To end I would like to talk about the form of the theatre. The Globe is closely associated with Vitruvius’ writings, which was translated into English and were available to the public, and it is no wonder that the earlier commercial theatres that relied heavily on the words of the play rather than expensive scenery followed the Roman tradition put forth by him. Quoting Vitruvius from Dame Frances Yates, the circle or polygonal (due to construction limitations) is most evident:

“The voice he says like a flowing breath of air which moves in successive undulations, as when a stone is thrown into standing water. In the same way, the sound of a voice moves. But while in water the circles move horizontally only, undulations of sound from the voice both move horizontally and rise vertically. The theatre must be arranged in such a way that nothing disturbs or hinders the horizontal and vertical undulations of sound moving in circles from the voices on the stage.”

The circle, as also suggested by Arnott was perceived as the perfect form to create the radiating relationship between the stage, via the orchestra up to the audience and Gropius through all his permutations did prefer the circle. In fact, the Fortune theatre, a contemporary of the Globe, was square in order to maximise seating capacity and technically allow for the roofing, but it suffered from terrible sightlines at the corners.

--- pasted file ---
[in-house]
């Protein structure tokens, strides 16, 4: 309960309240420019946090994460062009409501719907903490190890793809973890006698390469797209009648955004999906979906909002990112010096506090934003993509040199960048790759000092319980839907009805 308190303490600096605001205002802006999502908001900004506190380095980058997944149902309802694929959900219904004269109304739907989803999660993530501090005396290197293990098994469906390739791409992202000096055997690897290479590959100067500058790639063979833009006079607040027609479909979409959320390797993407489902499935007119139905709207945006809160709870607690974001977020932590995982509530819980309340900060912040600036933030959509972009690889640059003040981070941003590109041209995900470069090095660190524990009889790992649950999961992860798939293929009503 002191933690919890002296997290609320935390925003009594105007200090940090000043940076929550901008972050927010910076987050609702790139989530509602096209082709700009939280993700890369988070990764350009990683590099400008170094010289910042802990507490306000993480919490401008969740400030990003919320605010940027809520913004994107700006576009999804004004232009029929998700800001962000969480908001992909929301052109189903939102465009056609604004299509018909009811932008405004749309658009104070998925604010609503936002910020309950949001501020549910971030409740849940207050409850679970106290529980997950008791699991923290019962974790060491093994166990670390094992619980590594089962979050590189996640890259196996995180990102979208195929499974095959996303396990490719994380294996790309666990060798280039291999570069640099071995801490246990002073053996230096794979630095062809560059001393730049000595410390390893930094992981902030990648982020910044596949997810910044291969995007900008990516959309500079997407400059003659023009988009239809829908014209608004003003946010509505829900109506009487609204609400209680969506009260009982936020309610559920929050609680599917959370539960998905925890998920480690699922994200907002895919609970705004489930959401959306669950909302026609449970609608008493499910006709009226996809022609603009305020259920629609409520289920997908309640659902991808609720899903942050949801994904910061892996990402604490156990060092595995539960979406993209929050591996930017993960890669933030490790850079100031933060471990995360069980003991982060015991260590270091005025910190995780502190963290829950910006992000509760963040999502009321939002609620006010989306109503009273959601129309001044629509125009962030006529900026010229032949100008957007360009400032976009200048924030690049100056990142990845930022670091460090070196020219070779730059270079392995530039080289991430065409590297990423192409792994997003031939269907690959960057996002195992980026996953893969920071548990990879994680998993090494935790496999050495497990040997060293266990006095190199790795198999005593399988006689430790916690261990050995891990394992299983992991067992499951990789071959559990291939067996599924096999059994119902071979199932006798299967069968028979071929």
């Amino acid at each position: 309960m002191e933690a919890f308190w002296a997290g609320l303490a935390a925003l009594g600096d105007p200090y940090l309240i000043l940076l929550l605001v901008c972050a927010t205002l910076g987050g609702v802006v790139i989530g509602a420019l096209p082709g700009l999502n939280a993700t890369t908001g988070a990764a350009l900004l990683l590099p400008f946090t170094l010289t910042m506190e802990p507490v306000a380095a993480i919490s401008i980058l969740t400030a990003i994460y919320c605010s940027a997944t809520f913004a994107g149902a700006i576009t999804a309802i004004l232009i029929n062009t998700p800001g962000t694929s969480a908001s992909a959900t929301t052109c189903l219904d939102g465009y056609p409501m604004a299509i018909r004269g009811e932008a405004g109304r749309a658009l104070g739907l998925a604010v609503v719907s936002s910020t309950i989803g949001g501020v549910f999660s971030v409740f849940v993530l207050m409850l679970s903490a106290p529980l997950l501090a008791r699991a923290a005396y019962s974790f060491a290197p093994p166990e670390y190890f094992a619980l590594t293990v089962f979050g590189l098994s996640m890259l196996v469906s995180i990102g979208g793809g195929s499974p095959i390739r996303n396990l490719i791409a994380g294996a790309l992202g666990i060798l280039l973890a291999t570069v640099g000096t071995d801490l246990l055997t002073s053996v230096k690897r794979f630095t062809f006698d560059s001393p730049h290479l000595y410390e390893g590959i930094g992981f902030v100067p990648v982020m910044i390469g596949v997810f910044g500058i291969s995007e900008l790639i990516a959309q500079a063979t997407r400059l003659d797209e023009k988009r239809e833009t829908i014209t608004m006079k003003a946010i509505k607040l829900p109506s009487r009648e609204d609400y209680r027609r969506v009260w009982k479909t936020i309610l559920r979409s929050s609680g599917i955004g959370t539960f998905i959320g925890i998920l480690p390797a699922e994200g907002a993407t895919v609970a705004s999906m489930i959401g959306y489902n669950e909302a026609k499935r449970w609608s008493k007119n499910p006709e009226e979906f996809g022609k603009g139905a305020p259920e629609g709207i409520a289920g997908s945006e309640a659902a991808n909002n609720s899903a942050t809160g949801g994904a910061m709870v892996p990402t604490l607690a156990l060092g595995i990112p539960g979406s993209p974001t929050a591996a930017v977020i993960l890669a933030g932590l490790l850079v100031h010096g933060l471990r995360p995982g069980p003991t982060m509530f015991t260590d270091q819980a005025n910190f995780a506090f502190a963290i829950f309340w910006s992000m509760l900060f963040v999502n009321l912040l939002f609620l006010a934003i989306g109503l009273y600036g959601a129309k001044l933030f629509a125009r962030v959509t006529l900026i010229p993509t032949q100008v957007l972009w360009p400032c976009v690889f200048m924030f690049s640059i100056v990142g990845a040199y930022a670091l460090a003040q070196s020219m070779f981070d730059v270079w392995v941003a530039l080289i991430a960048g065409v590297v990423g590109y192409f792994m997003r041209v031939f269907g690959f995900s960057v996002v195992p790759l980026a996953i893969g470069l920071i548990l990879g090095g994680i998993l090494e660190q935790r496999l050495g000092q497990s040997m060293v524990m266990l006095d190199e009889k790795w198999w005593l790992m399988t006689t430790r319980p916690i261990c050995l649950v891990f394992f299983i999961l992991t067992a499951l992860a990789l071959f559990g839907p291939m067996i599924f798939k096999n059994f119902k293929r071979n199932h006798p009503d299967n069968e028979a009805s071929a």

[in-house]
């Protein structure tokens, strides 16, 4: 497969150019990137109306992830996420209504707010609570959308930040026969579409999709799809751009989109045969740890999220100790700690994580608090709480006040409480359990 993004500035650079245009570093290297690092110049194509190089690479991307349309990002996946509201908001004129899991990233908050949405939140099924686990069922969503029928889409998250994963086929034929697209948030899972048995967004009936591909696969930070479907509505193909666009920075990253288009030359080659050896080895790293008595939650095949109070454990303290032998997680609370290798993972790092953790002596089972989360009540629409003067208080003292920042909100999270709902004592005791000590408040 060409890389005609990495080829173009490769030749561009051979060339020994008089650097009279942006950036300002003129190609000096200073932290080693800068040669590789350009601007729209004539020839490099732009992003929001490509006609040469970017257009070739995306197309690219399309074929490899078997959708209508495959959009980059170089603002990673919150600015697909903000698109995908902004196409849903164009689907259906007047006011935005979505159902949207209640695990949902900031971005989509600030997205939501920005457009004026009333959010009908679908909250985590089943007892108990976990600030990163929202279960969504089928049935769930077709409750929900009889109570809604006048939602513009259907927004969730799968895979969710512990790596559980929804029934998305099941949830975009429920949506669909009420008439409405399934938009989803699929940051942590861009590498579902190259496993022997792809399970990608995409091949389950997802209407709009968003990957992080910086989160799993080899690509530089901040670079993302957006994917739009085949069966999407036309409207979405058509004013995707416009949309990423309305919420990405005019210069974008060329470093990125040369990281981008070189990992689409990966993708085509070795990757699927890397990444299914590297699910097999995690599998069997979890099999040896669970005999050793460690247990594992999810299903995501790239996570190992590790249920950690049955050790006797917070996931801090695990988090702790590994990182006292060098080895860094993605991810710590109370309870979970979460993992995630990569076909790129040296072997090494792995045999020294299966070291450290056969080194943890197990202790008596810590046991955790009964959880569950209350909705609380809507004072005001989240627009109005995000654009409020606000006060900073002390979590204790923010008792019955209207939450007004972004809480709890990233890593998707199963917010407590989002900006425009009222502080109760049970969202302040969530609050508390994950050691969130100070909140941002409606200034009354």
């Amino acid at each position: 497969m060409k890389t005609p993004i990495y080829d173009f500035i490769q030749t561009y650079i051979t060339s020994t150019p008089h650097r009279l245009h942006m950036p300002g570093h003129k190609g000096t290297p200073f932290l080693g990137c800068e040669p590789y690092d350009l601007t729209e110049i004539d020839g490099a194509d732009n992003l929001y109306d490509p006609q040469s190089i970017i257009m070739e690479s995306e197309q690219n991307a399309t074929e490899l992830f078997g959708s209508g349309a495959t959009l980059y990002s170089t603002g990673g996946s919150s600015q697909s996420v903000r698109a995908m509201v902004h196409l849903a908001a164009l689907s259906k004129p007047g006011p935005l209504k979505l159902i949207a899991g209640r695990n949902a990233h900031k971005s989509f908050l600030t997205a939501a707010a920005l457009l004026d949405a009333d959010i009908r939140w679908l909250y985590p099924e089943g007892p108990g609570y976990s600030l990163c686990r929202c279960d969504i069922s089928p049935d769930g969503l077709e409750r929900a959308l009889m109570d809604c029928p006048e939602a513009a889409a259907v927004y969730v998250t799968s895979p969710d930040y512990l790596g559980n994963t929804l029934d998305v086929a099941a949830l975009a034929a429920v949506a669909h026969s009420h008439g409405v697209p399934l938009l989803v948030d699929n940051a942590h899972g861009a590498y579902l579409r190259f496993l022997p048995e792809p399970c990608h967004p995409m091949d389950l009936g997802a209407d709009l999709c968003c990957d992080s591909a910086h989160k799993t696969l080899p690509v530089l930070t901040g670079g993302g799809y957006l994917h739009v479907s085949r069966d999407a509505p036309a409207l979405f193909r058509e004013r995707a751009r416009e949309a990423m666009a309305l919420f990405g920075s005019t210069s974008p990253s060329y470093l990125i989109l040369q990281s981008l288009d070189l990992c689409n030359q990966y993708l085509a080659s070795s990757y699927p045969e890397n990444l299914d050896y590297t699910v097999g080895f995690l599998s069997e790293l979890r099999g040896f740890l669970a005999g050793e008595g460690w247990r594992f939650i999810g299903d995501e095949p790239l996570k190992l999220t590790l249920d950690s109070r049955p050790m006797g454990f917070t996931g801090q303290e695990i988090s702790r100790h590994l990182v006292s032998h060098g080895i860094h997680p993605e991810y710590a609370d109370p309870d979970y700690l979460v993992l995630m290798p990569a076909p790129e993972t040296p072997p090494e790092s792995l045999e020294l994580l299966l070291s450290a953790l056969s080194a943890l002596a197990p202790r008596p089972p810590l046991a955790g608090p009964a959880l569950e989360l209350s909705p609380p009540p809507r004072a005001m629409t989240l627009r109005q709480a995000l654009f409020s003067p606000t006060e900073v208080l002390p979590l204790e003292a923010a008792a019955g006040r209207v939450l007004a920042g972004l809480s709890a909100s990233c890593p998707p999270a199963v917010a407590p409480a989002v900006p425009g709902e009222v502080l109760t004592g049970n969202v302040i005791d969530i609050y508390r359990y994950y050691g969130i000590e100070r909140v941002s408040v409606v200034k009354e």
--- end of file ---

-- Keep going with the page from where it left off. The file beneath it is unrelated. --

Though there is little to disagree and indisputably the circle is far more in tandem with the ideas of audience relating to each other, and it would not be a challenge to prove that the rectangular form of the modern theatre predicates one to look ahead rather than peripherally, however, it would not harm us to be aware of the reasoning behind the circular form and its connection with the rectangular form that is preferred today. It has been suggested by Leacroft that the circle was possibly the ‘typical’ plan of the 16th/17th century leisure industry. If the playhouse did not perform well it could be used to house other more successful event spaces for example cockpits. What I mean by ‘typical’ plan is a commercial idea that the plan allows for more than a single function, occupant and tenant. This reduces the risk of the owner or developer. Today, rather than circular the typical inclines towards right angles. This is where we could maybe look back to Renaissance ideas in cathedrals with the shell systems where the interior and the exterior were not naturally an offset of each other thus, in a way allowing economics, sightlines and conceptual ideas to meld together in the spaces in-between.

In conclusion, I hope that this lecture, if nothing else gives you a vocabulary and framework to begin to study and look at theatres. Thank you very much.